By JONATHAN DURBIN JAKE LAMAR FRANCINE PROSE NATALIE DANFORD
September 04, 2006 12:00 PM

By Daniel Mendelsohn

REVIEWED BY JONATHAN DURBIN

CRITIC’S CHOICE

NONFICTION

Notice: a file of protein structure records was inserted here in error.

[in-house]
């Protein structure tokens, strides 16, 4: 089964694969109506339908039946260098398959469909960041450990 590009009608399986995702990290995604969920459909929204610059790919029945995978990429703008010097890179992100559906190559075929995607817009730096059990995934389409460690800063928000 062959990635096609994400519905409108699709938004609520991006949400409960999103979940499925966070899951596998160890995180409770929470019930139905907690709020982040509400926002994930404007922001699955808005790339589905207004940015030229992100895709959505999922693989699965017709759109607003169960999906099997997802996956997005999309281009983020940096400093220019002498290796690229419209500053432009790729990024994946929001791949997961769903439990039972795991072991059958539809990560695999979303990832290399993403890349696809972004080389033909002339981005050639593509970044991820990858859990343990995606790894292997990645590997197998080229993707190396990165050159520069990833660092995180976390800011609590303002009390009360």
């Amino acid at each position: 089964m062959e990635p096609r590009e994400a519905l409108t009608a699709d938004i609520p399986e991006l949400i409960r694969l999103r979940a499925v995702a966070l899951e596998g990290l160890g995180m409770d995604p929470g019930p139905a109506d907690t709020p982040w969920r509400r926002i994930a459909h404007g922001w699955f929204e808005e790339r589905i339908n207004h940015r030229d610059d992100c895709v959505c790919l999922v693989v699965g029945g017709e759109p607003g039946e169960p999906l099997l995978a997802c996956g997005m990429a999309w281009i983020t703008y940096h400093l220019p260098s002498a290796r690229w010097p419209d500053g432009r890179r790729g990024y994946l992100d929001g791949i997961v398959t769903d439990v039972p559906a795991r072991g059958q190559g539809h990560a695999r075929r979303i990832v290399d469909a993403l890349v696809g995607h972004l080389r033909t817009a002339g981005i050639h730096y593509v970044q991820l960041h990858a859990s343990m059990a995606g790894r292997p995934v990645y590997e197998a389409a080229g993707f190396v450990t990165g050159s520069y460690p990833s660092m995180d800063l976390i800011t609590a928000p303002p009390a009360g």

Haunted since childhood by whispered tales about his great-uncle’s family, victims of the Nazis during World War II, Mendelsohn decided to search for the truth behind their fate. In this excellent memoir, he recounts his travels to interview survivors and transcribe accounts of the horrifically creative atrocities committed against the Jews of Bolechow, his uncle’s Ukraine hometown. One woman recalls that the machine-gunfire from a mass killing “was so terrible that her mother … took down a decrepit old sewing machine and had run the treadle, so that the creaky noise would cover the gunfire.” Mendelsohn remains tightly focused on his own family, but the details of everyday life he includes offer vivid insight into what it must have been like to live through the war. Essentially a detective story, The Lost winds up describing far more than Mendelsohn’s relatives: It brings to life the struggle of an entire generation.

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